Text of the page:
Forgive Utah State University's athletic department if it's beginning to feel like the proverbial red-headed stepchild that nobody loves — or wants.
After all, with each passing month, it seems the Mountain West Conference extends an invitation to another Western Athletic Conference school to jump ship and join the MWC.
And with each school's departure, the WAC is dealt another devastating blow to its increasingly dark-and-cloudy future. Indeed, if the WAC isn't already down for the count, it's wobbling badly and, at best, hanging onto the ropes trying to avoid a final, fatal knockout punch.
First, it was Boise State, the WAC's flagship football school and perennial BCS-busting big shot.
Then, when BYU was on the verge of joining the WAC in all sports but football, the Mountain West shrewdly spoiled BYU's plans by inviting Nevada and Fresno State to join the MWC, too.
Utah State had received a similar invitation to leave the WAC in favor of the Mountain West, but the Aggies stayed loyal to the promise they'd made to the WAC — and now that loyalty, though extremely admirable, appears to be repeatedly biting them squarely on the backside.
And you couldn't blame the Aggies for being more than a little bit bitter as they sadly go down with the WAC's sinking ship.
This past week, the University of Hawaii — which, at 32 years, had been the WAC's longest-tenured member — became the latest in a lengthening list of WAC schools which have announced they're leaving for the greener pastures of the Mountain West. The Warriors will join the MWC in 2012.
And each time, the WAC's loss is definitely the MWC's gain, to the point where the WAC, as Howard Cosell once said famously to Muhammad Ali, is now just a shadow of its former self.
The WAC, which served BYU and Utah's programs so well for nearly three decades, has been left scrambling to find suitable replacement schools. To that end, the WAC wound up with nice but unheralded, no-name folks like Texas-San Antonio, Texas State and Denver University, which doesn't have a football program, hopelessly trying to take the place of WAC defectors Boise State, Nevada, Fresno State and Hawaii.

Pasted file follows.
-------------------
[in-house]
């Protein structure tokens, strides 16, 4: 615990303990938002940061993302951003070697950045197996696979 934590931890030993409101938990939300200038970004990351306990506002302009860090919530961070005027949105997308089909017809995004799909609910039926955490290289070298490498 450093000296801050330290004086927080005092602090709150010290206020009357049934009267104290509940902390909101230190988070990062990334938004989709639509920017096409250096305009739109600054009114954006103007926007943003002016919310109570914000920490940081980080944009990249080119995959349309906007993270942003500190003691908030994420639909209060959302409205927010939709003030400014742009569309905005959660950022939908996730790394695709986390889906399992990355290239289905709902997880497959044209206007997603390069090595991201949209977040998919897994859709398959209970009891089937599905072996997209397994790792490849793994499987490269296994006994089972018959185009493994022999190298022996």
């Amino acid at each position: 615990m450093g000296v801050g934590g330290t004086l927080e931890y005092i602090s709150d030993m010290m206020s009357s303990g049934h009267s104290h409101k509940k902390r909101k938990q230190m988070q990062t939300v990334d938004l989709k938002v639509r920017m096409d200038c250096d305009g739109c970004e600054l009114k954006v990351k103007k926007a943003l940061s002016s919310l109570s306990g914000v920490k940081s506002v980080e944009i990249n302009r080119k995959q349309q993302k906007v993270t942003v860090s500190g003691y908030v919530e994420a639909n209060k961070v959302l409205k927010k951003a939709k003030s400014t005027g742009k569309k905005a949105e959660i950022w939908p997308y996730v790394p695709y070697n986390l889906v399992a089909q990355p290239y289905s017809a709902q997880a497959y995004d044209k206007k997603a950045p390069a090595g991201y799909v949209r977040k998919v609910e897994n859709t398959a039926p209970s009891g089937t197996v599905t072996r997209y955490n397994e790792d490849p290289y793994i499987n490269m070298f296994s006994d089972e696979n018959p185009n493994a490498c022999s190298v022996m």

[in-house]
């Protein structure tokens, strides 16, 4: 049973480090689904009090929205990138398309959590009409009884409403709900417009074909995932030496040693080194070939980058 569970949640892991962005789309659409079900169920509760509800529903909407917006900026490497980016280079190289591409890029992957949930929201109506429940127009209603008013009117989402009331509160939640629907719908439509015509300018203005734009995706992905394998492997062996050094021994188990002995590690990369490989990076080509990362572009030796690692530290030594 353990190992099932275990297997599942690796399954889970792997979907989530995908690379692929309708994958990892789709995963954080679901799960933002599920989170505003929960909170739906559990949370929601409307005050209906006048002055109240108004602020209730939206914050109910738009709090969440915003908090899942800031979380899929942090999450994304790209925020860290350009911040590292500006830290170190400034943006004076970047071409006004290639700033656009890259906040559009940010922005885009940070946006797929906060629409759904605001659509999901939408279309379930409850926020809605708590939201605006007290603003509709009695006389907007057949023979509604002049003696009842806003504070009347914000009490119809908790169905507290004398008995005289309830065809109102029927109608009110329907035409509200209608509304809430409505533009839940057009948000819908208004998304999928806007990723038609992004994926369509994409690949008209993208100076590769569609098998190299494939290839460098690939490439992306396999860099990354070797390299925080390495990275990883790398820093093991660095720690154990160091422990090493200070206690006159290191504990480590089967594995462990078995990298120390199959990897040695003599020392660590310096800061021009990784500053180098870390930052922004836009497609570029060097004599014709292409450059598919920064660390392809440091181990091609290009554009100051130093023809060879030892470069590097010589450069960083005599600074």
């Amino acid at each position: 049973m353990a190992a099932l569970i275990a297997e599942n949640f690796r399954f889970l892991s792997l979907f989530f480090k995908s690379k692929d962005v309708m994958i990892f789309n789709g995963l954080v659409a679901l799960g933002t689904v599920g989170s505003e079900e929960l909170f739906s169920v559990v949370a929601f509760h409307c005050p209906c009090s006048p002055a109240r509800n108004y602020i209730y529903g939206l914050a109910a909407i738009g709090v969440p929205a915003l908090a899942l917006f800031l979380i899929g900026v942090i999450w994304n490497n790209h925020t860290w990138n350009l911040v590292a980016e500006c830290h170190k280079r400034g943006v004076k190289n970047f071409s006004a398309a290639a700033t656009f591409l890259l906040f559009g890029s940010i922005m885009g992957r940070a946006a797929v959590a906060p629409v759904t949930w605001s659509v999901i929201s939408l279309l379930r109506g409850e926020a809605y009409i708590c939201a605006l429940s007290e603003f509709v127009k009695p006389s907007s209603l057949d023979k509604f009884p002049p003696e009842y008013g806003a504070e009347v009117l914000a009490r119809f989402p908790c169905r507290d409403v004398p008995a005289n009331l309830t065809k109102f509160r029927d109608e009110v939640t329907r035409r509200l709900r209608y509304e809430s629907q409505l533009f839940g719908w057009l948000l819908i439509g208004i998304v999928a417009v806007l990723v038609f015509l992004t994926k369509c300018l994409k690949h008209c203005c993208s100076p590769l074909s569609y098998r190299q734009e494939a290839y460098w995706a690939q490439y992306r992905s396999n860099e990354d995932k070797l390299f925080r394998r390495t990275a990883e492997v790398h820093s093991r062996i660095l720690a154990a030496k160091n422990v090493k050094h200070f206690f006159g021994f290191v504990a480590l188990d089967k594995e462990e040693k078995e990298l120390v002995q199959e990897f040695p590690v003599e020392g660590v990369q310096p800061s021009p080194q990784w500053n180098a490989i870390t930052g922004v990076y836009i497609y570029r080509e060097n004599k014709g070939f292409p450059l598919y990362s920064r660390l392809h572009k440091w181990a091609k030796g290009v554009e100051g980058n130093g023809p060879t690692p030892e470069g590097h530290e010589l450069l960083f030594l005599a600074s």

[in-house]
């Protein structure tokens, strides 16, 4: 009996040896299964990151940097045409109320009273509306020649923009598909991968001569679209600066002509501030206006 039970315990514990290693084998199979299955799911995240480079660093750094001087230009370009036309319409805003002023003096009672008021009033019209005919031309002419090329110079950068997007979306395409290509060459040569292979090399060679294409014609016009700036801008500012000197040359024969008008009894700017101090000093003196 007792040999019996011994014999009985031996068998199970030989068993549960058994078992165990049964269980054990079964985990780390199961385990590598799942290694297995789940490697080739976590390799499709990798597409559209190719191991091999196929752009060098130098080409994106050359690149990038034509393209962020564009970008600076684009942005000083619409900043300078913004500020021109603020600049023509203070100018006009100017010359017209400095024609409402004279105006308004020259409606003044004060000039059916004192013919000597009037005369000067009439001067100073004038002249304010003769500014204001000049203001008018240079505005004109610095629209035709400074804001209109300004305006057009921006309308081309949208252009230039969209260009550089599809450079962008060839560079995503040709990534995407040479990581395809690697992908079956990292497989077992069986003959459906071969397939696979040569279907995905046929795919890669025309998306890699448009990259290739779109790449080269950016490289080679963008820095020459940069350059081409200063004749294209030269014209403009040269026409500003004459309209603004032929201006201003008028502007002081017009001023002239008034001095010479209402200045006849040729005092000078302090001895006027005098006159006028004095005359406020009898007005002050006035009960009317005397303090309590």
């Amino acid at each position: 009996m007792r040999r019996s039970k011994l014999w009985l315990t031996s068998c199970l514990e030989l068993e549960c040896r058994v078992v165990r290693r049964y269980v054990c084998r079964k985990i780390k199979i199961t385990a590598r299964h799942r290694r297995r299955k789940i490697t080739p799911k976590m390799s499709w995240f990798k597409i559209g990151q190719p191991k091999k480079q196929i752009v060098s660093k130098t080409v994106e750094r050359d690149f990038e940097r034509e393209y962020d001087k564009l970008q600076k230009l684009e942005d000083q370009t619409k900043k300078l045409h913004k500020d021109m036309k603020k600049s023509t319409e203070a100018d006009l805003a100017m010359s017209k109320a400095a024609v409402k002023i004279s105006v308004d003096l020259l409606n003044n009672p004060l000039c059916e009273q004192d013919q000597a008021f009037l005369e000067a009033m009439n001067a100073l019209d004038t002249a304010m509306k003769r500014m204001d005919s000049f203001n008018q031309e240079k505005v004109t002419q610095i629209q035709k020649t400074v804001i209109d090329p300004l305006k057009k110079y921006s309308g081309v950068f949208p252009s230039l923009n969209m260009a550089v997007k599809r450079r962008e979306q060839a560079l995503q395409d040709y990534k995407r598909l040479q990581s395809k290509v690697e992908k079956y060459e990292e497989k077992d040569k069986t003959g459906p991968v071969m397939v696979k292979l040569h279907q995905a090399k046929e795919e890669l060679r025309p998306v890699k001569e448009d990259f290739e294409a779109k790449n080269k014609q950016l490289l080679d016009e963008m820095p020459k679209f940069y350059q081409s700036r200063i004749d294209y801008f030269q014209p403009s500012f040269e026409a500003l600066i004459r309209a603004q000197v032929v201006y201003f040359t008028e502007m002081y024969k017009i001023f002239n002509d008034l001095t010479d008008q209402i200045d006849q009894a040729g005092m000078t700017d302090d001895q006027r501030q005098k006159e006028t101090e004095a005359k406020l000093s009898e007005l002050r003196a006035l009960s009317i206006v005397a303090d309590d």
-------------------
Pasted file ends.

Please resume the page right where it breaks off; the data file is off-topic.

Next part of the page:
It's a desperate, losing battle the WAC can't win.
Utah State, which for years yearned to join the WAC and compete in the same conference with its in-state big brothers Utah and BYU, finally got its shot at WAC membership a few years ago — but only after BYU and Utah had bolted to help form the Mountain West Conference.
Now, at least behind closed doors, Utah State would likely love to join the Mountain West, even though Utah and BYU are again on their way out the door following the current school year. The Utes, of course, are leaving for the expanded Pac-12. BYU, meanwhile, is headed for football independence and, due to a badly weakened WAC, backed away and instead went to the West Coast Conference for the Cougars' other sports.
With TCU on its way to the Big East Conference, the Mountain West — unlike the WAC — was able to find some solid (albeit not hardly equal) replacements by landing Nevada, Fresno State and now Hawaii, and at the same time decimating what was once the WAC.
Alas, now it seems nobody wants to invite Utah State to the MWC party. The Aggies received their invitation once before, valiantly turned it down, and now the Mountain West has apparently decided to scratch USU off the potential MWC party-goers list.
It's really too bad, because the WAC is dying a painful, agonizing death.
And I feel badly for the Aggies, too, because they would fit in well with so many of those Mountain West schools who were formerly USU's rivals in the WAC and Big West conferences.
But it remains to be seen whether Utah State ever gets that chance, or winds up as the odd man out, on the outside looking in once again — just as it has so many times in the past.
In the meantime, maybe somebody could throw the Aggies a life preserver, because they seem destined to go down with the WAC's leaky ship as it sails into some rough, uncharted waters.